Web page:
It’s high time we end the taboo and make women’s health a priorityLondon School of Hygiene & Tropical Medicine https://lshtm.ac.uk/themes/custom/lshtm/images/lshtm-logo-black.png Thursday 7 September 2023
Most women have periods for nearly 40 years. Over this time, women should be able to make choices to enable their own positive reproductive health and wellbeing, such as if and when to have children or how to access healthcare and treatment. Unfortunately, many areas of reproductive health, including abortion, miscarriages, infertility and menstrual issues, continue to be taboo topics and many women feel unheard, even when they have sought professional help.
We also know there are disparities in reproductive health and wellbeing across England. Period poverty is an issue that has gained more attention during the economic crisis with increasing numbers of women not being able to afford menstrual products. Whether or not you can access fertility treatment may depend on your postcode. Maternal mortality is also nearly four times higher among Black women in comparison to White women.
In June 2022, the Women’s Health Strategy for England was launched. The goal of this 10-year strategy is to improve health experiences and outcomes for women, and includes a commitment to commission a Women’s Reproductive Health Survey every two years. A team of researchers at the London School of Hygiene & Tropical Medicine, including Dr Melissa Palmer, Dr Ona McCarthy and myself, were commissioned by the Department of Health and Social Care to develop and pilot the survey in 2021 and to conduct a full survey this year.
The survey covers four broad areas: periods and menopause; preventing and planning pregnancy; pregnancy experiences; and reproductive health conditions, such as endometriosis and polycystic ovary syndrome. The survey is for women and people described as female at birth, aged between 16 and 55, who live in England.
We had a great response to the 2021 pilot, with 11,578 people fully completing the survey. While some left positive comments about their reproductive experiences, the majority felt unsupported in their reproductive life course and some also described the social and financial consequences of poor reproductive health. The need for further research into reproductive health, such as the Women’s Reproductive Health Survey, was also highlighted.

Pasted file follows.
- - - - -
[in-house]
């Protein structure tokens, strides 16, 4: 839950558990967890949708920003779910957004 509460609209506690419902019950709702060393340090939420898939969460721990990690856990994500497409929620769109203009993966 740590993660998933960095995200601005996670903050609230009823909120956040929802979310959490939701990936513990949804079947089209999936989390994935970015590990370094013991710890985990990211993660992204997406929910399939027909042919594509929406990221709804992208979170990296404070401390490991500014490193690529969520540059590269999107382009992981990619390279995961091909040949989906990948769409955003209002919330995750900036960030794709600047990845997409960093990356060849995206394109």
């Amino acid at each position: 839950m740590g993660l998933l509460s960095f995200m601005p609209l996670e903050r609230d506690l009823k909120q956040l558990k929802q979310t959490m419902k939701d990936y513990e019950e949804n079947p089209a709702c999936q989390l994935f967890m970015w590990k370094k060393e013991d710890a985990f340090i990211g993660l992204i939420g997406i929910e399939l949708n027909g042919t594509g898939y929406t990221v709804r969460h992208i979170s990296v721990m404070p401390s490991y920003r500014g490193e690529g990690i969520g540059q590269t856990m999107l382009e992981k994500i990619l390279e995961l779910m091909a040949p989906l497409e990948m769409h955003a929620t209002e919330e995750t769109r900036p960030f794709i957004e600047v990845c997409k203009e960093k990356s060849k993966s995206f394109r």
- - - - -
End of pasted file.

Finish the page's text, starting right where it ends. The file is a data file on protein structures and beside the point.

“I want to go to a doctor again because my period pain is awful and the pill just makes it less frequent not less painful but I’m too scared.” - 16 years old
“Advice on contraception varies so much among healthcare professionals. Some will be helpful and sympathetic if you have problems and some dismiss you.” - 25 years old
“I would like to start a family but due to the covid pandemic I lost my job and am now working temporary contracts. This has had a negative effect on my mental health as I don't feel financially stable to start a family without long term contracts.” - 33 years old
“I think I am perimenopausal and have asked my doctor about it twice and have been dismissed both times.” - 48 years old
“I had an ectopic pregnancy 18 years ago, reproductive health never been the same since.” - 51 years old
“Women’s health must be discussed and researched more thoroughly. It’s high time this survey was conducted.” - 25 years old
The 2023 Women’s Reproductive Health survey launched on Thursday 7 September and will run for six weeks. In our pilot study, we also found that some groups were under-represented so we are working closely with Birth Companions, Brook, the LGBT Foundation and Race Equality Foundation to widen our reach.
This survey will help our government, health services and the public understand more about the reproductive health and wellbeing of women and people described as female at birth. It will provide insights in relation to support and services, such as what is working and what could be improved. Crucially, it provides an opportunity to be heard.
If you're a woman, or described as female at birth, in England, and aged between 16 and 55, you can complete the survey here.
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